“Be Not Foolish, But Understand …”

“What the will of the Lord is. And be not drunken with wine, wherein is riot, but be filled with the Spirit …” (Eph. 5:17f). When Paul enjoins that these Ephesians not be foolish but understand the will of God, it is evident he has in mind his previous instructions that they were to put off wickedness and to put on godliness. In the midst of those commands, he implored, “Let no man deceive you with empty words” (5:6), so his instructions they were not to be foolish builds upon the command they not be deceived with empty words. It is needful that we be pure in heart, in body and in tongue. To think we can be otherwise and still attain heaven is to be foolish, indeed.

The need for Christians to sanctify themselves was ever on Paul’s mind. There is scarcely a letter which came from his pen that does not make an appeal for sanctification on the part of those to whom the letter was written. In what was likely his first letter (First Thessalonians), he wrote, “This is the will of God, even your sanctification” (1 Thess. 4:3). In his second letter to Corinth, he gave five contrasts, emphasizing the necessity that God’s people keep a clear distinction between themselves and the world. He reminded them there can be no fellowship between righteousness and iniquity; no communion between light and darkness; no concord between Christ and Belial; no portion between a believer and unbeliever; no agreement between a temple of God and idols. Thus, because God has promised to dwell in us and walk in us, to be our God and we His people, He demands, “Wherefore, come ye out from among them and be ye separate, saith the Lord” (2 Cor. 6:14-17).

The significance of his words “but understand what the will of the Lord is” must not be overlooked. The phrase is a command, and because it is, it is clear that we can understand what the Lord’s will is! Many deny this. They think that the Bible cannot be understood. That is not true. God would not have demanded we understand His will were it impossible that we could do so. Several passages illuminate this subject. “And ye shall seek for me and ye shall find me, when ye shall search for me with all your heart” (Jer. 29:13). Jesus said, “If any man willeth to do his will, he shall know of the teaching whither it is of God or whether I speak of myself” (Jn. 7:17). Yes, there are things hard to be understood (2 Pet. 3:16). Yes, there is milk for the babe and meat for the mature (1 Cor. 3:2). But, we can understand! There is no excuse for one to say “I don’t understand.” If we don’t understand, it isn’t because God hasn’t made His word sufficiently clear: the problem lies with us.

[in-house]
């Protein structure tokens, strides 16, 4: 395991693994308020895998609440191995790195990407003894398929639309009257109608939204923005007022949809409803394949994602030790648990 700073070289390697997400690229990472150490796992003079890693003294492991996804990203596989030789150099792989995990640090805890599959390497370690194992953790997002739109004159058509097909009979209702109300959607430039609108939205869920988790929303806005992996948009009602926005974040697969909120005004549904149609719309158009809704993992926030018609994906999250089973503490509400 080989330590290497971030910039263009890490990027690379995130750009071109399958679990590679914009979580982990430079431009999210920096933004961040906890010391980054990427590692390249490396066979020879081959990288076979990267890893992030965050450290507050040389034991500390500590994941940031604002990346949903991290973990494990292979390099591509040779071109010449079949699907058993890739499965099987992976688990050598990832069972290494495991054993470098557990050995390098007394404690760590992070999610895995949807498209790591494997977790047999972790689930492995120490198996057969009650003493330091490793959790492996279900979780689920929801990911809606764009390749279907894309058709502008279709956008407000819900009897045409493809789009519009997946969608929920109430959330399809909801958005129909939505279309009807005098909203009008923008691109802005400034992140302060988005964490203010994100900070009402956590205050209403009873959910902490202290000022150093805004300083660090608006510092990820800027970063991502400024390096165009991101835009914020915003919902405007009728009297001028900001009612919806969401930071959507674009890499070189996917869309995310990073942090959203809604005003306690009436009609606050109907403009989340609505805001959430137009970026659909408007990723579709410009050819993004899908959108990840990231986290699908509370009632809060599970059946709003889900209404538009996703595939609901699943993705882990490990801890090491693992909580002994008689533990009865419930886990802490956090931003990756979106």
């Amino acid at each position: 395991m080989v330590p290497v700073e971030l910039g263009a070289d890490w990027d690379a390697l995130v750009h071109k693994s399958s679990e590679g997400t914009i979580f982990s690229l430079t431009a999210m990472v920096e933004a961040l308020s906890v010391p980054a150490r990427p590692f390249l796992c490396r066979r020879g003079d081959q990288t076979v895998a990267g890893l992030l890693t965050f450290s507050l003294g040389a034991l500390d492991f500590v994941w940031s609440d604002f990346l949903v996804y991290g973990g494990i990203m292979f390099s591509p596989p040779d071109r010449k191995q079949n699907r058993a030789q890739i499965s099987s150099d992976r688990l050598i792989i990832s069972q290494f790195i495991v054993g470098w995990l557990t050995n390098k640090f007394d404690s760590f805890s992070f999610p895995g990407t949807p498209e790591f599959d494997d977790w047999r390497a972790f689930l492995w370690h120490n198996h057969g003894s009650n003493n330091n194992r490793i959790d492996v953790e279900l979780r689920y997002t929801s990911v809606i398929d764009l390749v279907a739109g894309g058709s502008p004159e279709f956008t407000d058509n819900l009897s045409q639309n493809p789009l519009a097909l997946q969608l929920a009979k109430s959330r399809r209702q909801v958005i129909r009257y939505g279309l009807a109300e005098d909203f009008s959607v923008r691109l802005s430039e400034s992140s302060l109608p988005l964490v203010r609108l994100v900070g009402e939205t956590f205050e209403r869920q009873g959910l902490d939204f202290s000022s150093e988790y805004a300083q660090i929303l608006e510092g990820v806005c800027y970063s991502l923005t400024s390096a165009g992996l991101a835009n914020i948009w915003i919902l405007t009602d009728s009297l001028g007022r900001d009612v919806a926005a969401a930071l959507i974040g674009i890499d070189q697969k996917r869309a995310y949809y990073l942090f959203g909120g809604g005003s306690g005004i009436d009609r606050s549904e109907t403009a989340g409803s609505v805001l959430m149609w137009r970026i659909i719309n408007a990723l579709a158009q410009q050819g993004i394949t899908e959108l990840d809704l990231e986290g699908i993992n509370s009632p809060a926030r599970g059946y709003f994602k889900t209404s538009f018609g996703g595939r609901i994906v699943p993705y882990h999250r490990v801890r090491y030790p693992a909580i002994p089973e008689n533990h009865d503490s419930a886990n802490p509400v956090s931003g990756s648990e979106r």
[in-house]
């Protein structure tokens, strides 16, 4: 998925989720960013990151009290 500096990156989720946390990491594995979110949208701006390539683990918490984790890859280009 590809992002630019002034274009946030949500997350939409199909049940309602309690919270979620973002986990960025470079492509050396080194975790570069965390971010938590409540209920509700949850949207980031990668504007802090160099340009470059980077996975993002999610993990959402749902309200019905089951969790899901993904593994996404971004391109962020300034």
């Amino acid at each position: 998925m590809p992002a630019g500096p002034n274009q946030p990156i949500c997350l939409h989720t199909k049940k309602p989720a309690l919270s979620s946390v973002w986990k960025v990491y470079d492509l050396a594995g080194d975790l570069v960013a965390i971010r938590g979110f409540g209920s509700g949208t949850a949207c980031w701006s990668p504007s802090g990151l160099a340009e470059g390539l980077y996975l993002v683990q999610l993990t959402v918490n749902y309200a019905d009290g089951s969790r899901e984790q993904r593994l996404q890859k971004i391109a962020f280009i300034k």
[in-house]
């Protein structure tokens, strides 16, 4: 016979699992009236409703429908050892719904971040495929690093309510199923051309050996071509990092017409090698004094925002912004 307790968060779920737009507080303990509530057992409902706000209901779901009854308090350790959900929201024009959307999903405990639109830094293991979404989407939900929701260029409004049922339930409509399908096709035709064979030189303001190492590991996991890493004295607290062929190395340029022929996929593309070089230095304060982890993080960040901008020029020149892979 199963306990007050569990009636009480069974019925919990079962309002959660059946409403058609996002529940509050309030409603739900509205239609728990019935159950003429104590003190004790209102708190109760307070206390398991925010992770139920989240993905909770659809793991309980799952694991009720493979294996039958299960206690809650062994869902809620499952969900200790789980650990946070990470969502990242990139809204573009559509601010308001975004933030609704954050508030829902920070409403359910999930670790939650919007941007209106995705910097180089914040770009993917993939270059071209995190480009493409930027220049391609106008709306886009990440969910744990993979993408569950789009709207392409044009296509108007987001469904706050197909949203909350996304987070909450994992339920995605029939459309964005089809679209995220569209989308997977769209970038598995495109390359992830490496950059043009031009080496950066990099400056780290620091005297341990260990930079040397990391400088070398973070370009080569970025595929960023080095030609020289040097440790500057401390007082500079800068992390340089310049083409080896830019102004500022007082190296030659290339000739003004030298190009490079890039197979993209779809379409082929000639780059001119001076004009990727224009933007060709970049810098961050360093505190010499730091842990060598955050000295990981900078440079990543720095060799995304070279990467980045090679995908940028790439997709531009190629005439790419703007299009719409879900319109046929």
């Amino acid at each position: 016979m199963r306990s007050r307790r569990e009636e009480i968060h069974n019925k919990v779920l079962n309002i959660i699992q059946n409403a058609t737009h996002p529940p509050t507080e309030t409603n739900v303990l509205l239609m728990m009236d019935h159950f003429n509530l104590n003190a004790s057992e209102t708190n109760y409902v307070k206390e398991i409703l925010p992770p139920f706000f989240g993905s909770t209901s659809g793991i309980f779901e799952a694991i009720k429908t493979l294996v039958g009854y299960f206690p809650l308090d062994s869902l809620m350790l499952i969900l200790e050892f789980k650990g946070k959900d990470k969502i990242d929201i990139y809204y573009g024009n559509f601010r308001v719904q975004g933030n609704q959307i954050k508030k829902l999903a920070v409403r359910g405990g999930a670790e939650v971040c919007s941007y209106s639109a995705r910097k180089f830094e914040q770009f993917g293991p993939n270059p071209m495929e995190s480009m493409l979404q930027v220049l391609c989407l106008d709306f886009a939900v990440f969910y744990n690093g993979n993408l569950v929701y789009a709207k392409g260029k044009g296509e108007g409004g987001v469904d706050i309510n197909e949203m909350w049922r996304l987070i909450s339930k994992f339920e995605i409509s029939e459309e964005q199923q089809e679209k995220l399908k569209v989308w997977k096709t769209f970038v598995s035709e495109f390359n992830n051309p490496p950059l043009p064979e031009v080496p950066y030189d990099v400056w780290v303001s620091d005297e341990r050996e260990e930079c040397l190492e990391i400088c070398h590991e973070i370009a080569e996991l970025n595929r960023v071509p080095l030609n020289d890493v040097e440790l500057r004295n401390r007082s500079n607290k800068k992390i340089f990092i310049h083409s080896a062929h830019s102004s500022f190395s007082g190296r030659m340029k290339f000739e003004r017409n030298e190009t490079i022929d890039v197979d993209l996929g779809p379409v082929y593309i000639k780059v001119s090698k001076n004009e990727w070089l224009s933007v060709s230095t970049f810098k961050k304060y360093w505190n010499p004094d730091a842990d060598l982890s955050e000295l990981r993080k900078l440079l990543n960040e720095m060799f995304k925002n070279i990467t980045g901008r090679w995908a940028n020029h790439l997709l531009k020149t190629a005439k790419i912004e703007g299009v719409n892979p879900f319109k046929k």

And thus the apostle adds, “And be not drunken with wine, wherein is riot, but be filled with the Spirit.” Does the apostle intend a “play on words”: viz, “Be not filled with ‘spirits’ but be filled with ‘Spirit’”? Perhaps not. If, however, he is not making a “play on the word ‘spirits,’ it is clear that the effects might apparently be the same. Scoffers said of the apostles on Pentecost, “these men are filled with new wine” (Acts 2:13). But, how were the Ephesians to be filled with the Spirit? Were they to experience the same thing as seen on Pentecost? No. “Be filled with the Spirit” is a command and a command is something which demands deliberate obedience. Who could deliberately determine to be filled with the Spirit such as at Pentecost? One can deliberately be filled with wine, but no one can deliberately be filled with the Spirit such as the apostles were. So, what explanation is to be offered? Just this. The parallel passage to Ephesians 5:19 is Colossians 3:16. “Let the word of Christ dwell in you richly.” I can obey this command. One can emulate the instructions of Christ’s words so that one becomes filled with His word: the word is evident in my words, my deeds, yes, and even in my thoughts. And, when the word of Christ dwells richly (fully) in me, I am therein and thereby filled with the Spirit for by obeying the command to let the word of Christ dwell richly in me, I am obeying the command to be “filled with the Spirit”!

Jim McDonald

Bible Lectureship

(March 17-20, 2024)

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